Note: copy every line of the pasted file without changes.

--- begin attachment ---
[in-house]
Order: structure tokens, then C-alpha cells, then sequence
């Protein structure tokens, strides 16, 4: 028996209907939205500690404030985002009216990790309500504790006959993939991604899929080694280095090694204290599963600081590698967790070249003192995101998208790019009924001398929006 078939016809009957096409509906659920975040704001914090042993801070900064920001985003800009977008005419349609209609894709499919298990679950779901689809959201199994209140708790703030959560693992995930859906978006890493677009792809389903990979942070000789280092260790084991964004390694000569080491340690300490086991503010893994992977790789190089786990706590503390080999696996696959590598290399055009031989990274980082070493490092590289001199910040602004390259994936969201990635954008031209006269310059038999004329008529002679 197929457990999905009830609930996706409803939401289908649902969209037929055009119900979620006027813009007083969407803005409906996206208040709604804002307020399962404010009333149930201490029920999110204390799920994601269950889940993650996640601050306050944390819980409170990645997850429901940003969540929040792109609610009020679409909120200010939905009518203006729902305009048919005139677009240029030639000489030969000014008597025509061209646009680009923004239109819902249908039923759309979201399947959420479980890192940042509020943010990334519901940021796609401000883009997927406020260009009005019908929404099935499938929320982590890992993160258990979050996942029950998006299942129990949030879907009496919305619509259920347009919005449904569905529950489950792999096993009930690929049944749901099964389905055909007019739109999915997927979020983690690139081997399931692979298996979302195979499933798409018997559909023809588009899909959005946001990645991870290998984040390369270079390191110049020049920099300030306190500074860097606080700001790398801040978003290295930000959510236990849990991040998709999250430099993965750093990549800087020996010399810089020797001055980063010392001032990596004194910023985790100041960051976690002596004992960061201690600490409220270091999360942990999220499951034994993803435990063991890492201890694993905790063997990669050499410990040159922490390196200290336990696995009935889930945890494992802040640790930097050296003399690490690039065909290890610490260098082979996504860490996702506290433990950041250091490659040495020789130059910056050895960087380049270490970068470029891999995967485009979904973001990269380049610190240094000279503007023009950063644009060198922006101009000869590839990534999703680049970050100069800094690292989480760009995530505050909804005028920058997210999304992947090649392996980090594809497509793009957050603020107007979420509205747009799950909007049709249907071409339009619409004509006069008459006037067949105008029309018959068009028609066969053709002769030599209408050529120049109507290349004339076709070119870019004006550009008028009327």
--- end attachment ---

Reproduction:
[in-house]
Order: structure tokens, then C-alpha cells, then sequence
């Protein structure tokens, strides 16, 4: 028996209907939205500690404030985002009216990790309500504790006959993939991604899929080694280095090694204290599963600081590698967790070249003192995101998208790019009924001398929006 078939016809009957096409509906659920975040704001914090042993801070900064920001985003800009977008005419349609209609894709499919298990679950779901689809959201199994209140708790703030959560693992995930859906978006890493677009792809389903990979942070000789280092260790084991964004390694000569080491340690300490086991503010893994992977790789190089786990706590503390080999696996696959590598290399055009031989990274980082070493490092590289001199910040602004390259994936969201990635954008031209006269310059038999004329008529002679 197929457990999905009830609930996706409803939401289908649902969209037929055009119900979620006027813009007083969407803005409906996206208040709604804002307020399962404010009333149930201490029920999110204390799920994601269950889940993650996640601050306050944390819980409170990645997850429901940003969540929040792109609610009020679409909120200010939905009518203006729902305009048919005139677009240029030639000489030969000014008597025509061209646009680009923004239109819902249908039923759309979201399947959420479980890192940042509020943010990334519901940021796609401000883009997927406020260009009005019908929404099935499938929320982590890992993160258990979050996942029950998006299942129990949030879907009496919305619509259920347009919005449904569905529950489950792999096993009930690929049944749901099964389905055909007019739109999915997927979020983690690139081997399931692979298996979302195979499933798409018997559909023809588009899909959005946001990645991870290998984040390369270079390191110049020049920099300030306190500074860097606080700001790398801040978003290295930000959510236990849990991040998709999250430099993965750093990549800087020996010399810089020797001055980063010392001032990596004194910023985790100041960051976690002596004992960061201690600490409220270091999360942990999220499951034994993803435990063991890492201890694993905790063997990669050499410990040159922490390196200290336990696995009935889930945890494992802040640790930097050296003399690490690039065909290890610490260098082979996504860490996702506290433990950041250091490659040495020789130059910056050895960087380049270490970068470029891999995967485009979904973001990269380049610190240094000279503007023009950063644009060198922006101009000869590839990534999703680049970050100069800094690292989480760009995530505050909804005028920058997210999304992947090649392996980090594809497509793009957050603020107007979420509205747009799950909007049709249907071409339009619409004509006069008459006037067949105008029309018959068009028609066969053709002769030599209408050529120049109507290349004339076709070119870019004006550009008028009327």